If you want to keep it simple and use the same cash back credit card for all of your transactions, which one should you get? These are the best options among flat-rate cash back cards.
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If you want to keep it simple and use the same cash back credit card for all of your transactions, which card should you get?
Even those of us who like to juggle different cards that offer various percentages on gas, groceries, travel, dining and other categories will find this to be a useful exercise for determining our best “everything else” card.
Cards that are particularly generous in year one
The high end of the cash back market is defined as cards that offer 2 percent or more back on everything. The Alliant Visa Signature Card has the highest earn rate: 2.5 percent across the board (3 percent the first year). It charges a $59 annual fee, which is waived in year one. You have to be an Alliant Credit Union member to apply. Check here to see if you qualify for a free membership. If not, you can join for a one-time $5 fee.
The Discover it® Miles card offers 1.5x miles on all purchases, and it matches all the miles you’ve earned in your first year. It doesn’t charge an annual fee, but the earn rate falls to just the standard 1.5x miles in year two.
See related: The best cash back credit card for parents
Doing the math
The Citi Double Cash Card is essentially a 2 percent cash back card (technically, it’s 1 percent when you spend and 1 percent when you pay it off). There’s no annual fee. This card occasionally dangles a $100 sign-up bonus, especially to targeted consumers, but at present there is not a widely available offer.
You could potentially snag a sign-up bonus and get the Citi Double Cash through a back door. For example, you could apply for the Citi Premier Card and grab 50,000 bonus points (after spending $4,000 within the first 3 months) and later ask Citi to switch you over to the Double Cash. The Citi Premier charges a $95 annual fee (waived the first year).
Let’s compare the Citi Double Cash with the Alliant Visa Signature Card. How much do you need to spend in order to make the Alliant Visa Signature’s $59 annual fee worth it?
This is a question for year two and beyond, when the Alliant Visa Signature gives 2.5 percent cash back and the Double Cash gives 2 percent. The tipping point is $11,800 in annual spending. If you spend more, you’re better off with the Alliant Visa Signature. If it’s less, you should opt for the Citi Double Cash.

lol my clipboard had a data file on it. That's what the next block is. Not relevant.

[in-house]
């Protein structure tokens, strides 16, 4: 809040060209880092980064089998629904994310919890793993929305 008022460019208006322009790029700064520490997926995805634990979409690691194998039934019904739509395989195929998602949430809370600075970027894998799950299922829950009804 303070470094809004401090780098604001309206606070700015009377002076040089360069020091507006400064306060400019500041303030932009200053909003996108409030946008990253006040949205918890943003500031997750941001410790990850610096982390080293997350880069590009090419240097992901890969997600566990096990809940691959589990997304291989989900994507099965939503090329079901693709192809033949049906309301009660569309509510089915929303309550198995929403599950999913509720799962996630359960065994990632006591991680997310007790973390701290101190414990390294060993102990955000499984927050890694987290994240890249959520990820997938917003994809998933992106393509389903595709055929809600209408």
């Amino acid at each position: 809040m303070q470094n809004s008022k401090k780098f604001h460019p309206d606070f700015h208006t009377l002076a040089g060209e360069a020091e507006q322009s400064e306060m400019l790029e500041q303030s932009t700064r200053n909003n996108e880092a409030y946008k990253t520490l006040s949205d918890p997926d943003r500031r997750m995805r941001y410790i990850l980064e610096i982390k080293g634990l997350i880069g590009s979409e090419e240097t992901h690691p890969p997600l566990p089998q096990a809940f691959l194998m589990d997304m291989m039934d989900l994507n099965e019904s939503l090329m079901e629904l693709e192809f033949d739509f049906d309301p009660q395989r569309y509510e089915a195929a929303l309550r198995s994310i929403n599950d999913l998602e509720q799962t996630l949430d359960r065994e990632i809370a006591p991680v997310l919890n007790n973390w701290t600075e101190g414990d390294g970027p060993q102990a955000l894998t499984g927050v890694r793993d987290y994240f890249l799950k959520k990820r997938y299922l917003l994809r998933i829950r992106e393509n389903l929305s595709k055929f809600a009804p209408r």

See related: How do you redeem cash back rewards?
Using cash back to save for the future
There’s another option to consider – the Fidelity Rewards Visa Signature Card. It’s a flat-rate 2 percent cash back card with no annual fee and a twist. Cash back must be contributed to a Fidelity investment account. Examples include a retirement plan, a college savings plan, a health savings account and a brokerage account.
All of these options have significant future growth potential, depending on how well the investments you choose perform, and there are possible tax advantages.
Using “free money” from credit card rewards to plan for future financial goals has behavioral finance benefits, too. It’s especially easy to fritter away “found money” such as credit card rewards, tax refunds and bonuses because of mental accounting (many people find it easier to part with money obtained via these avenues since they didn’t work for it in the same way as their paychecks).
It’s especially tough to delay gratification and fund your future self rather than consuming something today. The Fidelity Rewards Visa Signature Card helps automate this process.
Travel cards masquerading as cash back cards
I’ll briefly include two other examples, even though both are more geared toward travel rewards than cash back. Barclaycard Arrival Plus World Elite Mastercard and Capital One Venture Rewards Credit Card holders earn 2 miles per dollar. Each mile is worth 1 cent toward travel but just 0.5 cents in cash back (note: the Barclaycard gives 5 percent of your miles back every time you redeem).
These cards have generous sign-up bonuses (70,000 miles from Barclays after spending $5,000 in the first 90 days and 50,000 miles from Capital One after spending $3,000 on purchases in the first 3 months), and they waive their annual fees in year one. After that, Barclays charges $89 and Capital One charges $95.
The final word
If you truly want to go all-in on a single cash back card, I’d pick the Alliant Visa Signature Card (assuming you’re charging more than $11,800 annually).
Remember that if you’re willing to do a little more work, the best approach is to sign up for several different cards that maximize specific categories. If you do that, you can raise the cash back bar well above 2 percent.
Oh, and keep an eye on Apple and Goldman Sachs. They’re reportedly planning to launch a cash back card that may allow cardholders to earn 3 percent on Apple purchases and 2 percent elsewhere. That would definitely be worth including in this conversation.